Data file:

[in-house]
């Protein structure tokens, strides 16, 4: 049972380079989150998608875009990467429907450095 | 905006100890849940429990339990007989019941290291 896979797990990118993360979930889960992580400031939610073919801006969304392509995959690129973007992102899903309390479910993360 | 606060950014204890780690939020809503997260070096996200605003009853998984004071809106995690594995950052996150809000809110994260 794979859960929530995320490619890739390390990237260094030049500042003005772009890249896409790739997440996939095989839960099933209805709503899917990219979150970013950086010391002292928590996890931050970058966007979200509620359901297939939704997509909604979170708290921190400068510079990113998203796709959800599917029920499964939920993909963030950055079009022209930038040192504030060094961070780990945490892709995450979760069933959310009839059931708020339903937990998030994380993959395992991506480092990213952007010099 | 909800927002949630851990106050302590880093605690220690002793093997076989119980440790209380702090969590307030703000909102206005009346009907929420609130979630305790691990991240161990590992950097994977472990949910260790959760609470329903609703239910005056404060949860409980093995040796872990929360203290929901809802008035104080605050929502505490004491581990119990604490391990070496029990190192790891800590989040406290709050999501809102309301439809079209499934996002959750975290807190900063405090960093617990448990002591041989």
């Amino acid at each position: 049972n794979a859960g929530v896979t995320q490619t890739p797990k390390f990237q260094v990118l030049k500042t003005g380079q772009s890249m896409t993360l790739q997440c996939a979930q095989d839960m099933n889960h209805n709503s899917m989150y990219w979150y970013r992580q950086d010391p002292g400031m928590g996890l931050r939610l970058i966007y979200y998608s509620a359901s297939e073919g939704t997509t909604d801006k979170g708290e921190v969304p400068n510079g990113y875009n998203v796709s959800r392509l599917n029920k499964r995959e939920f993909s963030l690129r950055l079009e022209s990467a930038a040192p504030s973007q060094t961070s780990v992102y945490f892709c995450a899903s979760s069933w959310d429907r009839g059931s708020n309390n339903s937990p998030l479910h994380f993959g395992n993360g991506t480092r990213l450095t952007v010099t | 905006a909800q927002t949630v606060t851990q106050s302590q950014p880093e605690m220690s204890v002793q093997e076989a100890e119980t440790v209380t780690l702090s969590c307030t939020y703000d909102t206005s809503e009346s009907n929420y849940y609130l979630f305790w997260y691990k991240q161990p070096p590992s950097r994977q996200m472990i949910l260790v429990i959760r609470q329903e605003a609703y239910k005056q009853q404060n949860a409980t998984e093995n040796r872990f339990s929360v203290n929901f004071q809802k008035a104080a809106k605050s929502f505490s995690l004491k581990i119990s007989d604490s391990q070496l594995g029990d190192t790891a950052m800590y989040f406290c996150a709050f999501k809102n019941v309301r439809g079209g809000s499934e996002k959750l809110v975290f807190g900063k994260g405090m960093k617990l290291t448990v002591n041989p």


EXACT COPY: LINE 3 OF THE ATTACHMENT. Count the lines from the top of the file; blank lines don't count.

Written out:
């Amino acid at each position: 049972n794979a859960g929530v896979t995320q490619t890739p797990k390390f990237q260094v990118l030049k500042t003005g380079q772009s890249m896409t993360l790739q997440c996939a979930q095989d839960m099933n889960h209805n709503s899917m989150y990219w979150y970013r992580q950086d010391p002292g400031m928590g996890l931050r939610l970058i966007y979200y998608s509620a359901s297939e073919g939704t997509t909604d801006k979170g708290e921190v969304p400068n510079g990113y875009n998203v796709s959800r392509l599917n029920k499964r995959e939920f993909s963030l690129r950055l079009e022209s990467a930038a040192p504030s973007q060094t961070s780990v992102y945490f892709c995450a899903s979760s069933w959310d429907r009839g059931s708020n309390n339903s937990p998030l479910h994380f993959g395992n993360g991506t480092r990213l450095t952007v010099t | 905006a909800q927002t949630v606060t851990q106050s302590q950014p880093e605690m220690s204890v002793q093997e076989a100890e119980t440790v209380t780690l702090s969590c307030t939020y703000d909102t206005s809503e009346s009907n929420y849940y609130l979630f305790w997260y691990k991240q161990p070096p590992s950097r994977q996200m472990i949910l260790v429990i959760r609470q329903e605003a609703y239910k005056q009853q404060n949860a409980t998984e093995n040796r872990f339990s929360v203290n929901f004071q809802k008035a104080a809106k605050s929502f505490s995690l004491k581990i119990s007989d604490s391990q070496l594995g029990d190192t790891a950052m800590y989040f406290c996150a709050f999501k809102n019941v309301r439809g079209g809000s499934e996002k959750l809110v975290f807190g900063k994260g405090m960093k617990l290291t448990v002591n041989p």